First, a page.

While it’s less well-known than its not so distant relative the Internet of Things (IoT), the Industrial Internet of Things (IIoT) is rapidly becoming integrated with critical Industrial Control Systems (ICSs) and manufacturing organizations throughout the world. Although IIoT technologies are relatively new—with the term itself coined as recently as 2012—the IIoT is not to be underestimated. In fact, GE predicts it will become a $225 billion market within the next three years.
So what exactly is the IIoT? Despite the fact that the IoT and IIoT sound similar on the surface, one major difference sets them apart: the IoT connects apps to things, while the IIoT connects infrastructure to data.
Even though the IoT does collect and share data, this data is typically used for the purpose of simplifying the daily lives of end users. On the other hand, through the integration of state-of-the-art monitoring systems, smart sensors, and information sharing platforms with legacy infrastructure, the IIoT improves reliability, safety, and analytical capabilities within industrial systems—preventing the need for a costly system overhaul.
Some real-world examples of the IIoT include the integration of smart grids with existing electrical substations and the addition of sensors to monitor the volume of gas flowing through refinery flare stacks. Enhancements such as these have already saved millions of dollars through improved industry compliance, productivity and performance.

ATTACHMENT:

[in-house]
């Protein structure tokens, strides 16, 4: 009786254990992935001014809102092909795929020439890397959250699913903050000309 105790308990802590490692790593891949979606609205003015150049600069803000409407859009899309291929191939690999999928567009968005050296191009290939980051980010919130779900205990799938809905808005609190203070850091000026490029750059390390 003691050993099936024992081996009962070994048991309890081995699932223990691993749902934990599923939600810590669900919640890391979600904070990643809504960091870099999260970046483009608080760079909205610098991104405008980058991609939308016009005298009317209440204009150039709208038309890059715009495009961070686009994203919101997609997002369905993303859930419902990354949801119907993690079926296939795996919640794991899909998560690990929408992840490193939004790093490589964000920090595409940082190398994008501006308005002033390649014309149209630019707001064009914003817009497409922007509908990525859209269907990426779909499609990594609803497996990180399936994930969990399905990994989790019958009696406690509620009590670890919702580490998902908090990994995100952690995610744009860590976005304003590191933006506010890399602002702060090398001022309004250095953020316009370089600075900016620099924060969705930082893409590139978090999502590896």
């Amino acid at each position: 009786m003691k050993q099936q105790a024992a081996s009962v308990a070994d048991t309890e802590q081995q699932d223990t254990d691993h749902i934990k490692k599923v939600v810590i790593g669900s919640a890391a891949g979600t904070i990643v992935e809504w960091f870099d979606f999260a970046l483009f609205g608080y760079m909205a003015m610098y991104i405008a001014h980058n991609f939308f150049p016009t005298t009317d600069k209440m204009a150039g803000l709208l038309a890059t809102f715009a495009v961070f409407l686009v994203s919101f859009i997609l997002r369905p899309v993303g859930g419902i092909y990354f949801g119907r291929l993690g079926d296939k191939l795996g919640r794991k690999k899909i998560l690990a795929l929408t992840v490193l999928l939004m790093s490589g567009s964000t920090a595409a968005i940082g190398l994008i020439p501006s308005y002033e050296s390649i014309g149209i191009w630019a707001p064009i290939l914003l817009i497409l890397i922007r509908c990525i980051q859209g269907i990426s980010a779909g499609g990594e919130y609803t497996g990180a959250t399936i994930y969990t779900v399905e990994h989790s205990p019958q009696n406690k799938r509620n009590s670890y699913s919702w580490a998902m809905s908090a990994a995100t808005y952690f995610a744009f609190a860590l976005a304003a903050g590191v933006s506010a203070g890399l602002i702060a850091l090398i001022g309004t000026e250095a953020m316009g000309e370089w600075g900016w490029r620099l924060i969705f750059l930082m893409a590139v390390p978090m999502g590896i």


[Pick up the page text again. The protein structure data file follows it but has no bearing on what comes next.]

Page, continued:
Of course, introducing interconnectivity to previously air-gapped infrastructures expands the attack surface. And while some of these issues may be expected and analogous to IT security, many are also completely unique. In fact, these industries have already experienced cyber attacks developed specifically with the purpose of disrupting critical industrial controls, such as Blackenergy and Stuxnet.
On a high note, due to the sensitive nature of the data flowing throughout the IIoT, devices are developed with much more security in mind than those on the IoT. Data flow is strictly controlled, traveling almost entirely upstream to the cloud, with limited interaction and ability to push back down. However, in many ways these industries are playing catch up due to a history of air-gapped systems and a great deal of legacy infrastructure.
The IIoT is modernizing and changing the face of industry as we know it. While many benefits can be gained from the increase in efficiency, industrial security professionals must be mindful of both standard IT security and a new breed of industry-focused digital weapons. The true cost of efficiency is much higher within the IIoT, and integrations must be considered with utmost care.